General Election 2010: Liberal Democrat tail wagging the Labour dog? I remember that

With the opinion polls suggesting that we’re heading for a hung parliament – or a “balanced parliament”, as Nick Clegg calls it – many are asking whether Britain is facing its first coalition government since the war. It is being presented as a step into the unknown. But there is a template for what might happen after May 6, and it is not an edifying sight.

Anyone expecting our leaders to pull together for the good of the nation will be disappointed: prepare yourselves instead for endless wheeling and dealing in what are now smoke-free rooms, and any amount of secret backstairs bargaining. Prepare yourselves, too, for an administration with a distinctly yellow hue. For having already tried a coalition with Labour, and believing themselves to have been “stiffed” over the number of ministerial jobs – and the limousines that go with them – they received, the Liberal Democrats are determined not to make the same mistake again.

To get a flavour of how it might pan out, we need to rewind to May 1999, to a fifth-floor room in a disused council office building on Edinburgh’s George IV Bridge.

It was there that the Liberal Democrats negotiated their first taste of government in Britain for half a century. Because of proportional representation, no party could form a majority administration in the first elections to the new Scottish Parliament. Labour, with 56 of the 129 seats in the assembly, had to go cap in hand to the Lib Dems. Despite their having finished a distant fourth, with only 17 seats, they became instant power-brokers.

It wasn’t hard to get things moving: for a start, the two party leaders were close friends. The late Donald Dewar, the acerbic Labour First Minister and “father of devolution”, and Jim Wallace, the jovial but wily Lib Dem leader, were both Scottish lawyers, and had got to know each other well during their long years on the opposition benches in the Commons. No sooner had the results been declared than meetings were arranged between the two in Dewar’s office, on the top of the former headquarters of Lothian Regional Council.

At first, Dewar was reluctant to agree to a formal coalition. But he was egged on by his lieutenants, who saw that there was no alternative to a deal, and the serious haggling began. Over the weekend that followed the election, Dewar and Wallace remained ensconced in the former’s large office, while Labour’s negotiators (Henry McLeish and Jack McConnell, both later Labour First Ministers) and their Lib Dem counterparts (Nicol Stephen and Tavish Scott, both subsequently senior ministers) locked horns in adjoining rooms.

Across the street, in Deacon Brodie’s public house, assembled hacks waited for titbits of information. They weren’t long in coming; early sticking points were the Lib Dems’ opposition to the introduction of tuition fees in Scottish universities and one of their MSP’s refusal to countenance a coalition until the £7.50 tolls on the new Skye road bridge (which happened to connect parts of a Lib Dem constituency) were abolished. Compromise was quickly reached. Dewar and Wallace kicked the fees issue into the long grass by setting up a commission, and the Skye tolls were scrapped.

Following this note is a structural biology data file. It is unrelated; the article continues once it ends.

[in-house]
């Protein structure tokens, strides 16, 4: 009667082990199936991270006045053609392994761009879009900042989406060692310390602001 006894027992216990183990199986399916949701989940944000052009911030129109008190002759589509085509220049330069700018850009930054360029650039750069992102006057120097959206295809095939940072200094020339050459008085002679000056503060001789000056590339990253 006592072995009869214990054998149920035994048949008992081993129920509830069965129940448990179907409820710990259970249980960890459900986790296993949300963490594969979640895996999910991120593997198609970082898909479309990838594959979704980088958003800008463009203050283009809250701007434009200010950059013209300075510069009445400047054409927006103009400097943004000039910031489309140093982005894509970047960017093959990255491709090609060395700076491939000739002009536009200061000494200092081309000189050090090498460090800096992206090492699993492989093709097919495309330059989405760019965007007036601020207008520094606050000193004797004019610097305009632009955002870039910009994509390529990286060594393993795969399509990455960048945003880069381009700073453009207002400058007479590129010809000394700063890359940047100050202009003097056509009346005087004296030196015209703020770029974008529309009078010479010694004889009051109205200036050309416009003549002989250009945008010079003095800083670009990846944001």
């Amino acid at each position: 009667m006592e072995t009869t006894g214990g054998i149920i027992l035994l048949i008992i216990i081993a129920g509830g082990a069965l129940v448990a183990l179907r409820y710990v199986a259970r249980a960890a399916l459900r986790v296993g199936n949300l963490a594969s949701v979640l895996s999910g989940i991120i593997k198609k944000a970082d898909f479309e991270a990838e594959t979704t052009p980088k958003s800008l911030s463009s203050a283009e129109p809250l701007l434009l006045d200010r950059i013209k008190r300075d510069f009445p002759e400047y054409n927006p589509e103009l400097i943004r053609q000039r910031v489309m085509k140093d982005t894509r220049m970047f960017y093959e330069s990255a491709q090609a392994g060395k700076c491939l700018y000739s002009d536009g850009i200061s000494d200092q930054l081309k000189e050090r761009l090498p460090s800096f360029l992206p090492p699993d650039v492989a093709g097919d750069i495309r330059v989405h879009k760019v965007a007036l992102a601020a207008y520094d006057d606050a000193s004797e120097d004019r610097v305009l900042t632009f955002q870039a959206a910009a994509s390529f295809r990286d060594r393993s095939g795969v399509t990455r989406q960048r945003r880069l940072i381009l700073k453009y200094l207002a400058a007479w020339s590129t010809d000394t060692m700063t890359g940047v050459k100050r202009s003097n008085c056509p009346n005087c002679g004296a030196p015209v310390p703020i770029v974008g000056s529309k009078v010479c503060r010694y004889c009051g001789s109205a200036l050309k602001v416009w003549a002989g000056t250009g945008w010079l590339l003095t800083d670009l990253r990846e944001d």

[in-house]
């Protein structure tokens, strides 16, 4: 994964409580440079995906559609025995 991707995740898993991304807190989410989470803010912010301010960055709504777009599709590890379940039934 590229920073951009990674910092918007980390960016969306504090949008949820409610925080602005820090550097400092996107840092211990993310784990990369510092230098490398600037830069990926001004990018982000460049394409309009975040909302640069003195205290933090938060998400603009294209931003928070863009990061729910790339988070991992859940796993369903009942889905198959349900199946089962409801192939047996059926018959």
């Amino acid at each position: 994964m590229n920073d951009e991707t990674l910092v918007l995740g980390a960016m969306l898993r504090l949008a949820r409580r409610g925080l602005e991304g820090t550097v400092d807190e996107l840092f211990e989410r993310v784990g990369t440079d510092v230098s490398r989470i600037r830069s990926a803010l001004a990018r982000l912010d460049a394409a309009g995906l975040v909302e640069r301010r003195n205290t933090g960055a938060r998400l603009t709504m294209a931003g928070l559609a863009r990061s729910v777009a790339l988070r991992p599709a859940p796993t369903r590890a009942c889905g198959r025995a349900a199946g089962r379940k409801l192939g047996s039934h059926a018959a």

Those deals set the scene for eight years of coalition, which ended in 2007 with the SNP’s election victory, after which the Lib Dems refused, on what they insisted was a point of principle, to govern with a party hell-bent on breaking up the United Kingdom. However, during those halcyon days of joint responsibility, the Lib Dem ministers in Edinburgh lorded it over their London counterparts. Bigwigs like Charlie Kennedy and Ming Campbell could only look on in envy at the ministerial limousines and Civil Service hangers-on of their erstwhile minions.

Of course, it went to their heads: Mr Scott, as transport minister, was dubbed “Lavish Tavish” after being accused of misusing his official car. But in spite of this taste of power, the Lib Dems believe that they didn’t get a particularly good deal out of Labour. In the first devolved administration, they had four ministers – two junior and two senior, including Mr Wallace as Deputy First Minister. They will be determined to do much better in any wrangling at Westminster: they are expected to demand the position of Deputy Prime Minister for Nick Clegg, as well as a minimum of six other ministerial posts, including three or four of Cabinet rank.

Labour should be aware, too, that the Lib Dems are no patsies. It was their team, not the Liberals’, who made most concessions during their shotgun marriage in Scotland. In fact, the Lib Dems got almost everything they wanted: bridge tolls abolished, tuition fees postponed, a new £300 million railway line to their stronghold in the Borders (dubbed the “Railway to Nowhere” by disgruntled Labour backbenchers) and – hardest of all for Labour to swallow – PR in local government.

During that coalition, the Lib Dem tail most certainly wagged the Labour dog. If we give them the same chance on May 6, we will all have to start dancing to Nick Clegg’s tune.

source: telegraph.co.uk

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